We furthermore take notice of the fact that in many cases arising under the Workmen's Compensation Act the injury results from the negligence of some fellow employee. If the insurance carrier is subrogated to the rights of an employee against his fellow servant, the result would be a flood of litigation over claims that were never contemplated by the statute. The statute was never designed to permit the employer and his insurance carrier to sue employees for damages for negligent injuries arising out of and in the course of the employment. In all such cases the injured defendant employee sometimes suffering either death or total and permanent injuries would, by force of the statute, be required to surrender all his compensation benefits to the insurance carrier, and in many cases a sizable amount in addition thereto by way of damages. This is certainly contrary to the spirit, if not the letter of the statute, in that the right of every employee to compensation is made to depend upon whether or not he is free from some proximate negligent act committed during his employment.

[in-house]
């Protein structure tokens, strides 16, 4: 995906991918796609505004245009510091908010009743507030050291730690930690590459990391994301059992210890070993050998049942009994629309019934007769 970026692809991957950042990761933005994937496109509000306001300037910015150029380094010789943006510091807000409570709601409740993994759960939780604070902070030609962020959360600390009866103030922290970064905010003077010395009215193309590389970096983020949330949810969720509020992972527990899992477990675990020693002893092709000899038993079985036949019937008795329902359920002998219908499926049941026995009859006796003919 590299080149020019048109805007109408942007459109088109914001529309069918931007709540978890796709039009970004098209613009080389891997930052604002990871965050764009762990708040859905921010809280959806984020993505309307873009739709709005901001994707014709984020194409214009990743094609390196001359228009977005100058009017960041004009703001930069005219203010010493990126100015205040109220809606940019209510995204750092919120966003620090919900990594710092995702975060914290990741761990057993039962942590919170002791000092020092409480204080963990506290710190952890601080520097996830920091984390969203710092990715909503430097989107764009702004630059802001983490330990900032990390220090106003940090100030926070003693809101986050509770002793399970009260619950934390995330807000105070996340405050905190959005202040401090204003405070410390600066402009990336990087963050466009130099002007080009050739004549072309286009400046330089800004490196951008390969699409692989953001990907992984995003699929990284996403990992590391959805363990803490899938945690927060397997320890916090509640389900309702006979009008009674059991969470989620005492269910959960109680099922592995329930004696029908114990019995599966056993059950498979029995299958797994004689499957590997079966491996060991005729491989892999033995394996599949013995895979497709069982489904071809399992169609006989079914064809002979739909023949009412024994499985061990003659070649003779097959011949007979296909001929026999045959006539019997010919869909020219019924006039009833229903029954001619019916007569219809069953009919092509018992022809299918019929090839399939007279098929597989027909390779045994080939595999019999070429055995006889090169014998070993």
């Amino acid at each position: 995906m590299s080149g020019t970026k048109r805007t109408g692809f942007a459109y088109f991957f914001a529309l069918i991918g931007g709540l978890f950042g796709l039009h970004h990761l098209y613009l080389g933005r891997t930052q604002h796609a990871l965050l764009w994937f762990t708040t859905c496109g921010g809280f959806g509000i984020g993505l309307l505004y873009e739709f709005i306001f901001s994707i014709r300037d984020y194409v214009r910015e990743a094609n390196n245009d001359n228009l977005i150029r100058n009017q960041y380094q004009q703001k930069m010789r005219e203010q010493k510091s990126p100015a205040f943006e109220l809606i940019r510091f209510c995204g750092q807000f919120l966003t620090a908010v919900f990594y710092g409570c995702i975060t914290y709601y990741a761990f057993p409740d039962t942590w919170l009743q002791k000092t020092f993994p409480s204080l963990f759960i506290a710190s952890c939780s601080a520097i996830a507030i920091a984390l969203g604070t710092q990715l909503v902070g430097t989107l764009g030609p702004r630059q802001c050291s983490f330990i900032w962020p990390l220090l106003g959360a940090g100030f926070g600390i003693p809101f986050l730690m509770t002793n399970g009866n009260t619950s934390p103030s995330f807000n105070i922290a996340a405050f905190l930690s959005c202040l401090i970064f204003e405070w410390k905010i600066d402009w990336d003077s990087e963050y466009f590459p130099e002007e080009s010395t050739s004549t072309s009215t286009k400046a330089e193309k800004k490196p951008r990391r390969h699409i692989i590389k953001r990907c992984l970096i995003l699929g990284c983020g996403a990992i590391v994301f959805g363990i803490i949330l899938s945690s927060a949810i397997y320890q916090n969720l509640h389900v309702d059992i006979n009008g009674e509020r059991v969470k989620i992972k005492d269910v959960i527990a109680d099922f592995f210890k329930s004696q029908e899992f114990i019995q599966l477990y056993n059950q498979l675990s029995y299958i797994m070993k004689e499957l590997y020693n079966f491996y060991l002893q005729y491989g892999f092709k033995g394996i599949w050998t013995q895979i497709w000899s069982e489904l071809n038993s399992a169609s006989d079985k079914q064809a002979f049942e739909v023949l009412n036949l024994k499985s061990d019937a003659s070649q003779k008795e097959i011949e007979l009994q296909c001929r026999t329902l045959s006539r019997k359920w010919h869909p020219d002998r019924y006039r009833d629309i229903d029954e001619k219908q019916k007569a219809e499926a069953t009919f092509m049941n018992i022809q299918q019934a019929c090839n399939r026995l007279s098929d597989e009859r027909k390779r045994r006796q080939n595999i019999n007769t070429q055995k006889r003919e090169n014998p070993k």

The precise question made on this appeal was decided adversely to appellant's contention by the Supreme Judicial Court of Massachusetts in Bresnahan v. Barre, 286 Mass. 593, 190 N.E. 815. See also Murphy v. Miettinen, 317 Mass. 633, 59 N.E.2d 252.

The judgment of the trial court is affirmed.